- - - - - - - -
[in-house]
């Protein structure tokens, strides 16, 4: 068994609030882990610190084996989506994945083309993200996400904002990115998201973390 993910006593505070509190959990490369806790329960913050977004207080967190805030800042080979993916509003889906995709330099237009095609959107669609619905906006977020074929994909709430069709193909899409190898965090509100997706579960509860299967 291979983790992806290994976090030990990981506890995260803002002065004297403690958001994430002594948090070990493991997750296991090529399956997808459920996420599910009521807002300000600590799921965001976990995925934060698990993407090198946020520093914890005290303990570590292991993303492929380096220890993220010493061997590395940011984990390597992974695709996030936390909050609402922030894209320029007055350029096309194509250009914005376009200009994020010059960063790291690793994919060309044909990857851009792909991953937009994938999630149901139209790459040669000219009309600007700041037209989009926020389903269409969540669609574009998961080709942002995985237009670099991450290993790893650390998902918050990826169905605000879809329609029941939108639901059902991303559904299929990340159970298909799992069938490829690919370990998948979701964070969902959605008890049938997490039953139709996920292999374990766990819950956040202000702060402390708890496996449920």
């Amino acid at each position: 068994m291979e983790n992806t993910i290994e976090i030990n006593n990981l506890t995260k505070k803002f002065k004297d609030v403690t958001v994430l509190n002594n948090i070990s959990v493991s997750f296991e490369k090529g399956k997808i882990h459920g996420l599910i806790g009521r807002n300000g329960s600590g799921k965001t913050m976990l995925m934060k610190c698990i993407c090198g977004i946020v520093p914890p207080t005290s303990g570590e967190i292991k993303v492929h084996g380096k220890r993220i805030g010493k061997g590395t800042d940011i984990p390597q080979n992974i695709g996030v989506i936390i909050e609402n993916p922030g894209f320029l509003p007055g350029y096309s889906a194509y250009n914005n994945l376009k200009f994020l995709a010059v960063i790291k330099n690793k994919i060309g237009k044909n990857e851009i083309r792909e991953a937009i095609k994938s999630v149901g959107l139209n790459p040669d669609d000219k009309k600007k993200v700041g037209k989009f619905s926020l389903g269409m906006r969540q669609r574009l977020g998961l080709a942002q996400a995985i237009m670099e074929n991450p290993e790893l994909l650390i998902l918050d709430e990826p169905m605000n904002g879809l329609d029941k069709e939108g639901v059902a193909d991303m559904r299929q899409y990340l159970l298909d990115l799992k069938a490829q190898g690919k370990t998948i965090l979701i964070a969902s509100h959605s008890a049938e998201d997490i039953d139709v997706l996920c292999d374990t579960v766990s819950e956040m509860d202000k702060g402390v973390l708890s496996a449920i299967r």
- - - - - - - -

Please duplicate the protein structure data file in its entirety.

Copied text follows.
[in-house]
């Protein structure tokens, strides 16, 4: 068994609030882990610190084996989506994945083309993200996400904002990115998201973390 993910006593505070509190959990490369806790329960913050977004207080967190805030800042080979993916509003889906995709330099237009095609959107669609619905906006977020074929994909709430069709193909899409190898965090509100997706579960509860299967 291979983790992806290994976090030990990981506890995260803002002065004297403690958001994430002594948090070990493991997750296991090529399956997808459920996420599910009521807002300000600590799921965001976990995925934060698990993407090198946020520093914890005290303990570590292991993303492929380096220890993220010493061997590395940011984990390597992974695709996030936390909050609402922030894209320029007055350029096309194509250009914005376009200009994020010059960063790291690793994919060309044909990857851009792909991953937009994938999630149901139209790459040669000219009309600007700041037209989009926020389903269409969540669609574009998961080709942002995985237009670099991450290993790893650390998902918050990826169905605000879809329609029941939108639901059902991303559904299929990340159970298909799992069938490829690919370990998948979701964070969902959605008890049938997490039953139709996920292999374990766990819950956040202000702060402390708890496996449920």
């Amino acid at each position: 068994m291979e983790n992806t993910i290994e976090i030990n006593n990981l506890t995260k505070k803002f002065k004297d609030v403690t958001v994430l509190n002594n948090i070990s959990v493991s997750f296991e490369k090529g399956k997808i882990h459920g996420l599910i806790g009521r807002n300000g329960s600590g799921k965001t913050m976990l995925m934060k610190c698990i993407c090198g977004i946020v520093p914890p207080t005290s303990g570590e967190i292991k993303v492929h084996g380096k220890r993220i805030g010493k061997g590395t800042d940011i984990p390597q080979n992974i695709g996030v989506i936390i909050e609402n993916p922030g894209f320029l509003p007055g350029y096309s889906a194509y250009n914005n994945l376009k200009f994020l995709a010059v960063i790291k330099n690793k994919i060309g237009k044909n990857e851009i083309r792909e991953a937009i095609k994938s999630v149901g959107l139209n790459p040669d669609d000219k009309k600007k993200v700041g037209k989009f619905s926020l389903g269409m906006r969540q669609r574009l977020g998961l080709a942002q996400a995985i237009m670099e074929n991450p290993e790893l994909l650390i998902l918050d709430e990826p169905m605000n904002g879809l329609d029941k069709e939108g639901v059902a193909d991303m559904r299929q899409y990340l159970l298909d990115l799992k069938a490829q190898g690919k370990t998948i965090l979701i964070a969902s509100h959605s008890a049938e998201d997490i039953d139709v997706l996920c292999d374990t579960v766990s819950e956040m509860d202000k702060g402390v973390l708890s496996a449920i299967r």